Sunday, December 4, 2011

Football age cheats

In the English game, either at club or national team level, there is zero possibility of age cheating. All births are centrally registered and players have just one birthdate throughout their playing careers. That's my background. This is not the case in Cambodia, or other Asian countries for that matter, where players have their real age but are often saddled with a separate football age by club or national team coaches. It's such a common occurrence in Cambodia that few see it as a dilemma, and has been sanctioned by coaches over many years. But put simply, it's cheating and is a shameful practice that must be stamped out at all levels, both in international and domestic competitions.
The reason why Cambodian coaches break the rules is to try to gain an advantage in youth competitions, particularly in age-level tournaments, and because they think they can get away with it. Take the Asian Football Confederation's U-14 festival of football championships as an example. A youngster must be 14 or under to play in the competition. It's the coach who decides who he wants to select and if a youngster was overage, at say 15 or 16, the player's birthdate was changed and a passport issued to allow the youngster to travel and compete. The date on his original birth certificate, if he has one, was ignored. That football age will then stay with the player throughout his football career. It will also mean that if the player continues his development and retains his place in the national team squads, it will perpetuate the age cheating all the way through to the SEA Games (at U-23 level). It's clearly wrong and does the game a serious injustice.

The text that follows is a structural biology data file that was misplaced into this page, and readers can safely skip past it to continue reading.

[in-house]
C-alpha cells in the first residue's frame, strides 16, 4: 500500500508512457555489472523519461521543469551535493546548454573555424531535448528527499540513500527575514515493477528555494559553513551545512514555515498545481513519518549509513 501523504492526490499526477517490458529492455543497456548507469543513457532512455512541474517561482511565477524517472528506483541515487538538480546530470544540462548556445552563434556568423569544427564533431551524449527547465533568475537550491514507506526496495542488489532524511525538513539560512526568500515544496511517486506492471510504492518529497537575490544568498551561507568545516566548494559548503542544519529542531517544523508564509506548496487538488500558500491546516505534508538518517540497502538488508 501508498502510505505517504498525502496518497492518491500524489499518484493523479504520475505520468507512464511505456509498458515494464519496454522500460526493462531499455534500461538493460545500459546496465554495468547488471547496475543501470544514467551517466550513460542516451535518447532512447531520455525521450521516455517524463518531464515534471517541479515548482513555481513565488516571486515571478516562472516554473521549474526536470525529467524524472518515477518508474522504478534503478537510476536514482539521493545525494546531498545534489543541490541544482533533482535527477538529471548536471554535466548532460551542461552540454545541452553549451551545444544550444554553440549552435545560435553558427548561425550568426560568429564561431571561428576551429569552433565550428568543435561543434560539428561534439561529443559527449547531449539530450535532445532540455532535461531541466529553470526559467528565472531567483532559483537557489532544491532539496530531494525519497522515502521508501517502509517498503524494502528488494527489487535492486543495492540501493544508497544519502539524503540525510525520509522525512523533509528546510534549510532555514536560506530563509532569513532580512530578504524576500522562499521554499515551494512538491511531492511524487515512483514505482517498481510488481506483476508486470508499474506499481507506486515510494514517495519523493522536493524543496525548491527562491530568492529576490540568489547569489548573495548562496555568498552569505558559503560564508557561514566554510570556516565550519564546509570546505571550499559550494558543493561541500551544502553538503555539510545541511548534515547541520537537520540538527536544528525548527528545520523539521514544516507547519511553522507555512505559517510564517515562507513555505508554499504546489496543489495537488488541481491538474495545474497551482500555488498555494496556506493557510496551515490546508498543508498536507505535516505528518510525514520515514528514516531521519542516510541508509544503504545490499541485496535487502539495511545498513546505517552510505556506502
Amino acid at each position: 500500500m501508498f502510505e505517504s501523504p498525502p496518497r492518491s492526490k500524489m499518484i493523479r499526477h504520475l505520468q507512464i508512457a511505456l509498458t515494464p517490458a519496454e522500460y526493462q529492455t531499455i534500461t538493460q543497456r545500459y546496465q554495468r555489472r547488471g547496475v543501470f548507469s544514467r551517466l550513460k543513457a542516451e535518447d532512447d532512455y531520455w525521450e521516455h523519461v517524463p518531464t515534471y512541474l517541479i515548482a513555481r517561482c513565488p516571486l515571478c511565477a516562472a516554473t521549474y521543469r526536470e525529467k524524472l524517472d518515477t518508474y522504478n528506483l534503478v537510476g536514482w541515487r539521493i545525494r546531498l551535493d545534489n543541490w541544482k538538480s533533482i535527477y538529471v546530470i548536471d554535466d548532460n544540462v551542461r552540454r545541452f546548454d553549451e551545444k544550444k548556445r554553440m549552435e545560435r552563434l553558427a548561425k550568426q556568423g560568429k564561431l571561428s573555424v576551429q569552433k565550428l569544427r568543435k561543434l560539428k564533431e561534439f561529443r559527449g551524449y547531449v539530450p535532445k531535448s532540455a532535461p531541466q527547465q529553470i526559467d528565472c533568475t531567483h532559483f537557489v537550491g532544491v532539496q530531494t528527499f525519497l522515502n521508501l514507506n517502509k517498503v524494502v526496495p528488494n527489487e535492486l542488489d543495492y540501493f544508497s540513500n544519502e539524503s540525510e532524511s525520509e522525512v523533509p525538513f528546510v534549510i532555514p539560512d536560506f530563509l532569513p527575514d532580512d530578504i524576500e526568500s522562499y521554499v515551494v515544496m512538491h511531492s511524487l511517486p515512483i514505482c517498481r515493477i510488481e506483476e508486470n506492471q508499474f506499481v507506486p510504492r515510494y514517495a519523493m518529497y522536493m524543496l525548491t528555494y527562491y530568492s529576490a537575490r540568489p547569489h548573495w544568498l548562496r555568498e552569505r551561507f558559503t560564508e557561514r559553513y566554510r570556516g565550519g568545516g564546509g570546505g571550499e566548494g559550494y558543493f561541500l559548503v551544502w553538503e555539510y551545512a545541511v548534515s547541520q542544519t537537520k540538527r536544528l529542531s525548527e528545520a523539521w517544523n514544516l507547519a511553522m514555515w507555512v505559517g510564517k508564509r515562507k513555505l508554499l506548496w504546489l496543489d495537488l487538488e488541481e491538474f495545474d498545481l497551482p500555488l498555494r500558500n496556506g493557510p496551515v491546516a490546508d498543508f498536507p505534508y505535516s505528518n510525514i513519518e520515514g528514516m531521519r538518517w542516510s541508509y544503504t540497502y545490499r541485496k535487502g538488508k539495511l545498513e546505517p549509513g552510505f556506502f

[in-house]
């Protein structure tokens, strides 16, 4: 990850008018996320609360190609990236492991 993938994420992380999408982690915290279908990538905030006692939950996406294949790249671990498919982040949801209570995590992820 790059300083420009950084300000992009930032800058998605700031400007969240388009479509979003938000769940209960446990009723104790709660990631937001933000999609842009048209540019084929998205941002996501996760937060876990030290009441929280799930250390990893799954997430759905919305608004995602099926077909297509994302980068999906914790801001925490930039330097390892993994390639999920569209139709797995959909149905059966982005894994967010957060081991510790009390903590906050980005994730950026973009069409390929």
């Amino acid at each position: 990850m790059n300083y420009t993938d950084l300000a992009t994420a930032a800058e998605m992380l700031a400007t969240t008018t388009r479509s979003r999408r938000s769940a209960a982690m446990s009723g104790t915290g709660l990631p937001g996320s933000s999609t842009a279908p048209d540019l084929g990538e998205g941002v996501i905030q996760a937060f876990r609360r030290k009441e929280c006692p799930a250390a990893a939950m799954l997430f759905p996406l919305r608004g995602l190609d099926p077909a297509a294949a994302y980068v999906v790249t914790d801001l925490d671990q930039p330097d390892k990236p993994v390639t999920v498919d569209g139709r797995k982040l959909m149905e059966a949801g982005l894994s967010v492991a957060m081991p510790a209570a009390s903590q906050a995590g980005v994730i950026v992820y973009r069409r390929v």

The AFC, who initially used X-rays to determine the accurate age of players, and who now use the more reliable MRI (magnetic resonance imaging) tests, have sent a clear message to all Asian countries that age cheating will not be tolerated. They disqualified Korea, Tajikistan and Iraq from the 2008 AFC U-16 championships and then banned eight players during the 2010 event for trying to cheat the system. It looks like the bad old days of age cheating at international competitions has come to an end for the most part, though we still need to ensure a level playing field in domestic age-level competitions being played in Cambodia for this practice to be eradicated forever.


Anonymous said...

Hi Andy,

Birth cheating is happened in all level in Cambodia.

Let me share about my experiences with Cambodia Civil Servant:

In Cambodia civil servant, in order to work longer after he/she knows their upcoming retire age. They paid some bribe to the officer at The council for administrative reform (CAR), At the end the officer at payroll unit at CAR will change their birthrate in the civil servant payroll system.

To do this kind of letter, it has start from he/she's ministry where they work. It is all networking!
Can't do alone to finish this kind of job ^^

Some top officer can pay higher money ^^

From your report about football's birth cheating. It is no surprised for Cambodian people especially Cambodian leader because their head is addicted by this culture ^^


Anonymous said...

Some of the players in Cambodia's U23 team look to be in their late twenties! How old are Sok Rithy, Lay Raksmey and Pheak Rady? - or are we fudging the rules a bit, especially given the recent Mekong Cup was supposed to be an U21 tournament!

Andy Brouwer said...

I think you can say that age-fudging (I like to call it cheating) has been rife in Cambodia and elsewhere in Asia and Africa for many years.